By Eric D. Lawrence – Detroit Free Press ~ Ever wonder if the crane kick at the end of “The Karate Kid” could win a fighting competition and put you in the good graces of the one you like?
Willie Adams might have the answer.
The 62-year-old Southfield resident is well known in the world of martial arts. The head instructor of the Southfield Martial Arts Institute, Adams has won numerous fighting championships over the years and been inducted into the International Afro-American Sports Hall of Fame, among a host of other honors.
Adams takes his karate seriously, but doesn’t mind discussing the finer points of Ralph Macchio’s performance in that 1984 karate film classic.
QUESTION: What got you interested in martial arts?
ANSWER: (Many years ago), I met a Japanese exchange student. He was in a recreation center. I seen him in there doing kicks and stuff.
Q: How long did it take you to become a grand master?
A: It takes about almost 35-40 years. Then you have to go before a board of 10th-degree black belts. You have to prove that you have the qualities of being a grand master.
Q: What’s the most popular fighting technique you teach, and why?
A: Our whole system consists of mixed martial arts. We never know what situation you’ll be in.
Q: What’s the first thing you tell someone who’s considering taking up martial arts?
A: You don’t have to be in perfect shape. Martial arts is 90% mental and 10% physical.
Q: Have you ever smashed through a stack of boards?
A: Oh yes, many times. Bricks, boards. I remember the first time I asked my instructor. I said, “When am I going to start breaking boards and bricks.” He looked at me and said, “When bricks and boards start attacking you on the street.”
Q: What’s the biggest misconception most people have about martial arts?
A: Everybody thinks you’ve got to break your hands, break bones. My kids get hurt more in baseball than in karate. It’s very safe.
Q: What’s your favorite martial arts movie?
A: Chuck Norris and I are very good friends. He made “The Octagon.” That was one of his real good movies. (But the) all-time great had to be (Bruce Lee’s) “Enter the Dragon.”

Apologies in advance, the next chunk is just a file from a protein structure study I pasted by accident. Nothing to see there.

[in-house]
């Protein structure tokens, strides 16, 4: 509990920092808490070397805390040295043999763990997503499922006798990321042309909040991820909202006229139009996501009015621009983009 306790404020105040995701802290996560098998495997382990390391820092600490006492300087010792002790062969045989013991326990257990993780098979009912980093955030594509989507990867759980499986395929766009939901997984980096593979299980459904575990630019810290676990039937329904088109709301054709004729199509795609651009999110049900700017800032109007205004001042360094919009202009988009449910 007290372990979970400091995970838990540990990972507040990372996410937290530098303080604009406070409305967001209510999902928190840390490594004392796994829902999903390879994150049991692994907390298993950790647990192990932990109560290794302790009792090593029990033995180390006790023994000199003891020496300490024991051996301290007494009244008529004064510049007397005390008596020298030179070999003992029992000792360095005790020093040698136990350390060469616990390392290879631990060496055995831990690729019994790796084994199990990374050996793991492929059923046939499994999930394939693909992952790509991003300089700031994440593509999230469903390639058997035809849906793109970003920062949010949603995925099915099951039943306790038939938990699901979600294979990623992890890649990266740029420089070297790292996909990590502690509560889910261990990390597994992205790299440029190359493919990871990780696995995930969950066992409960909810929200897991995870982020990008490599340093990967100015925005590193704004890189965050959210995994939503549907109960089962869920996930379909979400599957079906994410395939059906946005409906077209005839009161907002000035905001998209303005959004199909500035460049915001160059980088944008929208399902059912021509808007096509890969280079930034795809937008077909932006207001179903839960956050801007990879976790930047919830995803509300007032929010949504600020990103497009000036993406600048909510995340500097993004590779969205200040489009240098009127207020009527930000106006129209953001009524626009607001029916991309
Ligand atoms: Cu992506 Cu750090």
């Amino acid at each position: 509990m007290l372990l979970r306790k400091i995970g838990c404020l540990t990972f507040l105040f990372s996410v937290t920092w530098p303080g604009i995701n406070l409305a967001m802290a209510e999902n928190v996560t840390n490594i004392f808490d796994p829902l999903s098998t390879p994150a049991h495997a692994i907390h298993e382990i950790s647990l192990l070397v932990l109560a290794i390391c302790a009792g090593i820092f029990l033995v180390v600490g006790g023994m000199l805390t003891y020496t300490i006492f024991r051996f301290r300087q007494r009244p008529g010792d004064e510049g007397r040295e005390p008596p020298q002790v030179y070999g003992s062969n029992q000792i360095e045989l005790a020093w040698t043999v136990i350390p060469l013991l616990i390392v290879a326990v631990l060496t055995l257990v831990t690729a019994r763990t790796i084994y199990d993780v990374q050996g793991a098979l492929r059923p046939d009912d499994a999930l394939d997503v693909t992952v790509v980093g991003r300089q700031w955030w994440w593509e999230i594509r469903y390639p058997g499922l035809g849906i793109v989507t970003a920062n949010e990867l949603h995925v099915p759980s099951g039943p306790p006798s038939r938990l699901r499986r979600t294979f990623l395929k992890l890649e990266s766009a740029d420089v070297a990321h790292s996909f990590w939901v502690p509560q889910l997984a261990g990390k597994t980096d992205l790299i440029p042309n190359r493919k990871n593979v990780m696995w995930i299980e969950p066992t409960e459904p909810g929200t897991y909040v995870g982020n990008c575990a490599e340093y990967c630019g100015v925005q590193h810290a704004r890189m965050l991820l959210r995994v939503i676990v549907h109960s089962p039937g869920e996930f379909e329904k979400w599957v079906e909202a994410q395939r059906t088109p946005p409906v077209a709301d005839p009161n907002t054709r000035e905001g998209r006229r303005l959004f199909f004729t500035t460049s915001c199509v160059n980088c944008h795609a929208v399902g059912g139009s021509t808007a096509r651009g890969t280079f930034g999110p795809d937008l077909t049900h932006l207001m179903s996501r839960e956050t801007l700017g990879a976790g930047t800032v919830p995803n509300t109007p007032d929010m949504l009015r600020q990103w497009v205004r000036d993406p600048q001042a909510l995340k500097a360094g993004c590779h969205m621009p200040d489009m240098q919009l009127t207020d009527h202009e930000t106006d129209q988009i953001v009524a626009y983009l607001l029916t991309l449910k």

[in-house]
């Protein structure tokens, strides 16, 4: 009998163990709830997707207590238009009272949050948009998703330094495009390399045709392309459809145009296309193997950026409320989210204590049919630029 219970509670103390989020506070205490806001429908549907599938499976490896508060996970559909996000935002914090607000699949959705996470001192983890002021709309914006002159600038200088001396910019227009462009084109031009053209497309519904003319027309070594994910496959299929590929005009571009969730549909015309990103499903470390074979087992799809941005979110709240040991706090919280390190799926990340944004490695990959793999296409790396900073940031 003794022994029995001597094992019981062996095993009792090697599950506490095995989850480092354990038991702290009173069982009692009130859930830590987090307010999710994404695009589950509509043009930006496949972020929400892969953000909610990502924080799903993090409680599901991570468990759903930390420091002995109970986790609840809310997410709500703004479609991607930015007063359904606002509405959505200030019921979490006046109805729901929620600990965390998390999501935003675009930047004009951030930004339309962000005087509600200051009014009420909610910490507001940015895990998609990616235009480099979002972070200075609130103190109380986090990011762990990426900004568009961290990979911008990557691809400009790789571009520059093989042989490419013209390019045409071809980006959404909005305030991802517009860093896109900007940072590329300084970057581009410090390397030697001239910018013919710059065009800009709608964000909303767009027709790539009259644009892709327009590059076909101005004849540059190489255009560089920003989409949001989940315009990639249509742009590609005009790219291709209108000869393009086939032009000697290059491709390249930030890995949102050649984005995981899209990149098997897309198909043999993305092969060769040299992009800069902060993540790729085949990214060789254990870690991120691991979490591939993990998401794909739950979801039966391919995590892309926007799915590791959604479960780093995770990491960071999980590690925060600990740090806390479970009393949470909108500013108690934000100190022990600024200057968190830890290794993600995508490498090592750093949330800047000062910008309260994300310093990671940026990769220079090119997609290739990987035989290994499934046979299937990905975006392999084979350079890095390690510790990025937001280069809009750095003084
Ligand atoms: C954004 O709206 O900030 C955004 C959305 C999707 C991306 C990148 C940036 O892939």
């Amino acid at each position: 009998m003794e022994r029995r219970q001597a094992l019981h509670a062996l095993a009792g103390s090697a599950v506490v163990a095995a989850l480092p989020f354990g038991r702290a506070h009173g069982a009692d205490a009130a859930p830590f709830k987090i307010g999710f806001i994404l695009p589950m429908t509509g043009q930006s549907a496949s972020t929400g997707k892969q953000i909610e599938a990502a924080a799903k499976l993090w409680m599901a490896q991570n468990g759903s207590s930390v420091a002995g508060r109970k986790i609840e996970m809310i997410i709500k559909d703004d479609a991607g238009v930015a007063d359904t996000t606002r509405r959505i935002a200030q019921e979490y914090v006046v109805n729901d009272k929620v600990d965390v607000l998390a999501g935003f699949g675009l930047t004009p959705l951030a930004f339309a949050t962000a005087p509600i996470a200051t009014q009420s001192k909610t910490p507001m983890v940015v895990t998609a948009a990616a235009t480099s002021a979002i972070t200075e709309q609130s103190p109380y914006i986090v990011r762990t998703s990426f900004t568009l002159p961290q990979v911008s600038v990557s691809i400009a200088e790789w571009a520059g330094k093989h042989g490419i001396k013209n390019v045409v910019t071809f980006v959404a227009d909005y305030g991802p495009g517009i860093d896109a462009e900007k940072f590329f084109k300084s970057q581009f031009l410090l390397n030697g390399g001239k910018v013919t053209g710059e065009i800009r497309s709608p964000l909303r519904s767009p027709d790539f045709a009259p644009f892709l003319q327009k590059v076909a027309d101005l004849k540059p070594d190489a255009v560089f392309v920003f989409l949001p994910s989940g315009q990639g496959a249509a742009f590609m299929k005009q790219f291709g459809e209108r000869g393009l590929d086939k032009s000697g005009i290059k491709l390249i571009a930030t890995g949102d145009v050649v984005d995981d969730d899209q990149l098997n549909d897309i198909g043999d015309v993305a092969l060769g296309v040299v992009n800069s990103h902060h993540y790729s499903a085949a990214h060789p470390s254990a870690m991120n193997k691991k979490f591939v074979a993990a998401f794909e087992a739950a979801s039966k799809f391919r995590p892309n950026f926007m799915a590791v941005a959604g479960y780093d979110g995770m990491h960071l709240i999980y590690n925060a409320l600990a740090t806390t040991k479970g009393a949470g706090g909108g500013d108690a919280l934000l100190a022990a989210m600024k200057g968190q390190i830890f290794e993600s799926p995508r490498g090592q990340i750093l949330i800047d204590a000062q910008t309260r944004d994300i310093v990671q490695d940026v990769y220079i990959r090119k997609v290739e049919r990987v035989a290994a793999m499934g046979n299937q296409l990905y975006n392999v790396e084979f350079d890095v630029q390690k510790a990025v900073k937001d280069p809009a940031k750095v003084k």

Q: How about “The Karate Kid”?
A: “The Karate Kid” was great. It has a lot of philosophy of what we really teach.
Q: How would you rank these martial artists in order of importance: Steven Seagal, Bruce Lee, Chuck Norris, Jean-Claude Van Damme and David Carradine?
A: Bruce Lee, Chuck Norris, Steven Seagal, Jean-Claude Van Damme and David Carradine. But you didn’t have Jackie Chan or Jet Li. They do 90% of all their own stunts. I put them way up at the top of the list.
Q: What’s the most difficult martial art to learn?
A: There’s a lot of kung fu things in Shaolin that Americans can’t do because of their lifestyle. A lot of the things they do in kung fu we can’t do. The Shaolin monks live, eat, breathe karate. That’s all they do is meditate and train. We have jobs we have to go out and do.
Q: You’ve dedicated your life to martial arts training. How has it made you a better person?
A: Because I help so many people — thousands of kids. I put out more doctors, lawyers, engineers than many state institutions. (Many of these kids) have no confidence, no self-esteem. A lot of these kids come from broken homes. They need someone to be a mentor.
Contact ERIC D. LAWRENCE at firstname.lastname@example.org.